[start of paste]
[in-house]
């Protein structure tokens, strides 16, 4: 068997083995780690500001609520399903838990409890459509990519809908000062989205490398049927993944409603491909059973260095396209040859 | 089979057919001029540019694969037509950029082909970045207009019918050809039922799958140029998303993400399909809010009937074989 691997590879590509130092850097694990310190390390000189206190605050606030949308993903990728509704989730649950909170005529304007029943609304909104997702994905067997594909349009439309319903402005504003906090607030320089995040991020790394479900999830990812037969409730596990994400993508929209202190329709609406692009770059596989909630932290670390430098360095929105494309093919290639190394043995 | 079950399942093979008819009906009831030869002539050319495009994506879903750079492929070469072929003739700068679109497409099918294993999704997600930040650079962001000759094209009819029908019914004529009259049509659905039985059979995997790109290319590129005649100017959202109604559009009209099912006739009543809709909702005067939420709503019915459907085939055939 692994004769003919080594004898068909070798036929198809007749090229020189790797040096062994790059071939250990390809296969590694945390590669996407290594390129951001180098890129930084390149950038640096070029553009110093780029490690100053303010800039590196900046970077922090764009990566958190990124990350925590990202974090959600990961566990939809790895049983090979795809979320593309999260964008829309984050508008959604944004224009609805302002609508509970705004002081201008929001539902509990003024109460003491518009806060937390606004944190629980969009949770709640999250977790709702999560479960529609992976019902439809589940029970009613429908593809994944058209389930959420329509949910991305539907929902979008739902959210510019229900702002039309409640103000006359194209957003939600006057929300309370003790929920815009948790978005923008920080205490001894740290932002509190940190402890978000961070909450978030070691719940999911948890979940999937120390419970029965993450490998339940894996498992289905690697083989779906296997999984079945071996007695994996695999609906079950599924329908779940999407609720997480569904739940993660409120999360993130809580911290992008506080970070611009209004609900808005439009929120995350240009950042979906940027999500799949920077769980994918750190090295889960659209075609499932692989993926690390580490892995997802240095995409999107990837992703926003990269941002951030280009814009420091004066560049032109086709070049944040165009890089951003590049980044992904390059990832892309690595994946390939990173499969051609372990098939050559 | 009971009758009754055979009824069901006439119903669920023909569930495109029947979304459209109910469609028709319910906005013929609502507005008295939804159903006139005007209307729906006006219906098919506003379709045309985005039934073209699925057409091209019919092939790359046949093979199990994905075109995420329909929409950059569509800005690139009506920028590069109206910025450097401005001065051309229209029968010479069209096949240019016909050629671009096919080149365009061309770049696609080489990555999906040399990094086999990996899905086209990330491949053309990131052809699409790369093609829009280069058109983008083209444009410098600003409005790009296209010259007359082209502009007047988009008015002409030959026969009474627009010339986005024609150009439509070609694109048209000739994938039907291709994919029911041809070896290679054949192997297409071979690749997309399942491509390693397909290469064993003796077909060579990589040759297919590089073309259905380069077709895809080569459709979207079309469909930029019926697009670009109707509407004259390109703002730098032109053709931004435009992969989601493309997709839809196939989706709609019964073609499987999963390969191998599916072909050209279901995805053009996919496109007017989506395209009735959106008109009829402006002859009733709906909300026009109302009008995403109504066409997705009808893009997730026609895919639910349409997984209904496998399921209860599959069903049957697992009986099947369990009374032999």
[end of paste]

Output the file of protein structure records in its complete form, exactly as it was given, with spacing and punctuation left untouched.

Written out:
[in-house]
């Protein structure tokens, strides 16, 4: 068997083995780690500001609520399903838990409890459509990519809908000062989205490398049927993944409603491909059973260095396209040859 | 089979057919001029540019694969037509950029082909970045207009019918050809039922799958140029998303993400399909809010009937074989 691997590879590509130092850097694990310190390390000189206190605050606030949308993903990728509704989730649950909170005529304007029943609304909104997702994905067997594909349009439309319903402005504003906090607030320089995040991020790394479900999830990812037969409730596990994400993508929209202190329709609406692009770059596989909630932290670390430098360095929105494309093919290639190394043995 | 079950399942093979008819009906009831030869002539050319495009994506879903750079492929070469072929003739700068679109497409099918294993999704997600930040650079962001000759094209009819029908019914004529009259049509659905039985059979995997790109290319590129005649100017959202109604559009009209099912006739009543809709909702005067939420709503019915459907085939055939 692994004769003919080594004898068909070798036929198809007749090229020189790797040096062994790059071939250990390809296969590694945390590669996407290594390129951001180098890129930084390149950038640096070029553009110093780029490690100053303010800039590196900046970077922090764009990566958190990124990350925590990202974090959600990961566990939809790895049983090979795809979320593309999260964008829309984050508008959604944004224009609805302002609508509970705004002081201008929001539902509990003024109460003491518009806060937390606004944190629980969009949770709640999250977790709702999560479960529609992976019902439809589940029970009613429908593809994944058209389930959420329509949910991305539907929902979008739902959210510019229900702002039309409640103000006359194209957003939600006057929300309370003790929920815009948790978005923008920080205490001894740290932002509190940190402890978000961070909450978030070691719940999911948890979940999937120390419970029965993450490998339940894996498992289905690697083989779906296997999984079945071996007695994996695999609906079950599924329908779940999407609720997480569904739940993660409120999360993130809580911290992008506080970070611009209004609900808005439009929120995350240009950042979906940027999500799949920077769980994918750190090295889960659209075609499932692989993926690390580490892995997802240095995409999107990837992703926003990269941002951030280009814009420091004066560049032109086709070049944040165009890089951003590049980044992904390059990832892309690595994946390939990173499969051609372990098939050559 | 009971009758009754055979009824069901006439119903669920023909569930495109029947979304459209109910469609028709319910906005013929609502507005008295939804159903006139005007209307729906006006219906098919506003379709045309985005039934073209699925057409091209019919092939790359046949093979199990994905075109995420329909929409950059569509800005690139009506920028590069109206910025450097401005001065051309229209029968010479069209096949240019016909050629671009096919080149365009061309770049696609080489990555999906040399990094086999990996899905086209990330491949053309990131052809699409790369093609829009280069058109983008083209444009410098600003409005790009296209010259007359082209502009007047988009008015002409030959026969009474627009010339986005024609150009439509070609694109048209000739994938039907291709994919029911041809070896290679054949192997297409071979690749997309399942491509390693397909290469064993003796077909060579990589040759297919590089073309259905380069077709895809080569459709979207079309469909930029019926697009670009109707509407004259390109703002730098032109053709931004435009992969989601493309997709839809196939989706709609019964073609499987999963390969191998599916072909050209279901995805053009996919496109007017989506395209009735959106008109009829402006002859009733709906909300026009109302009008995403109504066409997705009808893009997730026609895919639910349409997984209904496998399921209860599959069903049957697992009986099947369990009374032999």